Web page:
Collection platforms able to collect tens of thousands of pieces of information per hour need to have receivers that can accept that volume. Today's impressive collection capability, even with greater self-generating reports, stands to quickly overwhelm inexperienced or understaffed analysts. While the CM is primarily concerned with the collection phase, the CM also needs to be aware if the analysis function for the requested system has the resources to reduce and analyze the sensor data in a useful time period.
IMINT and SIGINT ground stations may be able to accept sensor data, but are the networks and information processing systems adequate to get the data to the analysts and commanders? The biggest violator of this issue is imagery intelligence derived from UAVs and fixed wing IMINT platforms. In recent years Commanders and staffs have become accustomed to receiving quality imagery products and UAV feeds for planning and execution of their missions. On exercise this is often facilitated by high-speed fixed networks however in a mobile and fluid battle it would be nearly impossible to develop a network capable of carrying the same amount of information.
The CM must decide if an analytic report rather than the imagery itself will answer the question, and when a hard copy image or video is required, the CM must inform staff members of the cost to the IT network and HQ bandwidth.
Ultimately, Collection Management is the cornerstone upon which intelligence support to ARRC operations is built. Since the start point for the collection process is the Commander's PIRs, they serve as a critical component of the staff planning process, validating that they directly support the Commander's decision-making.
"Intelligence requirements" are a formalism introduced after WWII. After an initial phase where the field personnel decided priorities, an interim period began in which requirements were considered "as desirable but were not thought to present any special problem. Perhaps the man in the field did, after all, need some guidance; if so, the expert in Washington had only to jot down a list of questions and all would be well."
In a third phase, by the early 1950s, a consensus was established that a formal requirements structure was needed. Once that machinery was set up, however, the challenge was developing "specialized methodologies" for requirements management. Those methodologies were first felt needed against the Sino-Soviet Bloc, and the radical changes in the threat environment may make some of those methodologies inappropriate.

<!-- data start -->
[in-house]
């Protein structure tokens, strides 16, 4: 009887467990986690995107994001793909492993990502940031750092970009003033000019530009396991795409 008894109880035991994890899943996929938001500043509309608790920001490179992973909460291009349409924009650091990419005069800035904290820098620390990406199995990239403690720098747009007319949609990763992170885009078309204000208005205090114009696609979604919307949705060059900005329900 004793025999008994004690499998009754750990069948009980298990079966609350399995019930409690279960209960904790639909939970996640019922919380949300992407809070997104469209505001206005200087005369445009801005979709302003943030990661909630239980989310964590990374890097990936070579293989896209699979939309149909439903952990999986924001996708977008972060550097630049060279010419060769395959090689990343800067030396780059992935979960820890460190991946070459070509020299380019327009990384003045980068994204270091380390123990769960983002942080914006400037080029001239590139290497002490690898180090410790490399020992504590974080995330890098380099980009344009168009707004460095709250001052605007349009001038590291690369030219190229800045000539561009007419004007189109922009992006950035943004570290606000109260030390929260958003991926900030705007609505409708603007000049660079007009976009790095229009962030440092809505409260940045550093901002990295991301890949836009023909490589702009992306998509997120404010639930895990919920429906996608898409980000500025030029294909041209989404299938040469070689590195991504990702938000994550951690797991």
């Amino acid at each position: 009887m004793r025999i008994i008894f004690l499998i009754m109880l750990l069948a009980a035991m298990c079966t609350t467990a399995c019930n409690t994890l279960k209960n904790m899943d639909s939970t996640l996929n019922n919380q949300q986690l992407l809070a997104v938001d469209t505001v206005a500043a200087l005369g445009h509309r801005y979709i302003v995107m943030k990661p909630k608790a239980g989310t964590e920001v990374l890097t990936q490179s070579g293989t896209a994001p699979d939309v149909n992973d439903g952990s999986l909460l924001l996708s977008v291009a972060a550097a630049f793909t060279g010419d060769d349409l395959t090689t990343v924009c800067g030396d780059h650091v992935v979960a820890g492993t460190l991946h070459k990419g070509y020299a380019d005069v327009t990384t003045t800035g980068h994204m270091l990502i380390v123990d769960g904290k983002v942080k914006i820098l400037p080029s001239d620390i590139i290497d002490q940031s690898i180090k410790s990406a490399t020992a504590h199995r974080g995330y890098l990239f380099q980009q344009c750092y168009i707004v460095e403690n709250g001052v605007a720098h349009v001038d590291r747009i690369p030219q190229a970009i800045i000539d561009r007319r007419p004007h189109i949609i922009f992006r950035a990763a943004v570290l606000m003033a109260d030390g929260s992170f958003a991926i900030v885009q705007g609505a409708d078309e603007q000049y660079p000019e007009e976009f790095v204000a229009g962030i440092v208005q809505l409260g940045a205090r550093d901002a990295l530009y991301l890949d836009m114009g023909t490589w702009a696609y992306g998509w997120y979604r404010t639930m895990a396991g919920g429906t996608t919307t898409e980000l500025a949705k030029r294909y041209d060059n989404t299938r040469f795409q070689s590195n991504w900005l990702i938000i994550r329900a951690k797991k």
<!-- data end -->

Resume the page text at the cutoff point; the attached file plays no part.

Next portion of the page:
Requirements can be cast in terms of the analysis technique to be used, or of a proposed collection method, or on subject matter, or on source type, or on priority. Heffter's article says that not every problem is a special case, but may be a problem that is "central to the very nature of the requirements process. One cannot help feeling that too little of the best thinking of the community has gone into these central problems-into the development, in a word, of an adequate theory of requirements.
"But there is often a conspicuous hiatus" between concepts of requirements, produced at a high managerial level, "and the requirements produced on the working level. Dealing with general matters has itself become a specialty. We lack a vigorous exchange of views between generalists and specialists, requirements officers and administrators, members of all agencies, analysts in all intelligence fields, practitioners of all collection methods, which might lead at least to a clarification of ideas and at best to a solution of some common problems."
The challenge is to present needs based on priorities, and then determine the best way to meet those prioritized needs based on effective use of the collection means available. Heffter's paper is centered on the management of priorities for the use of collection assets, and the three factors that need to be brought into balance are:
"...Each of the three kinds answers a deep-felt need, has a life of its own, and plays a role of its own in the total complex of intelligence guidance." Since Heffter focused on problem of priorities, it must concern itself chiefly with the policy directives, which set overall priorities. Within that policy, :requests are also very much in the picture since priorities must govern their fulfillment."
In the most general formulation, collection requirement as simply "a statement of information to be collected." There are several tendencies that really do not help add precision:
These differing needs can cause friction or can complement one another. These tendencies are capable of complementing each other usefully if brought into reasonable balance, but their coexistence has more often been marked with friction.
What characterizes a requirement?
Request is the same as "require." Both come from the same root, along with "inquire," "question," and "query." In intelligence this meaning has again come into its own. Under this interpretation, one equal (the "customer") makes a request or puts a question to another (the collector), who fulfills or answers it as best he can.
There is a sort of honor system on both sides-with a dash of mutual suspicion.
In any event the relationship is a mutual one, and in its pure form is free from compulsion. The use of direct requests appeals particularly to the collector, who finds that it provides him with more viable, collectible requirements than any other method. It sometimes appeals also to the requester-analyst, who if he finds a receptive collector is able by this means to get more requirements accepted than would be possible otherwise. Again, it is sometimes disillusioning to both, if the collector comes to feel overburdened or the analyst to feel neglected.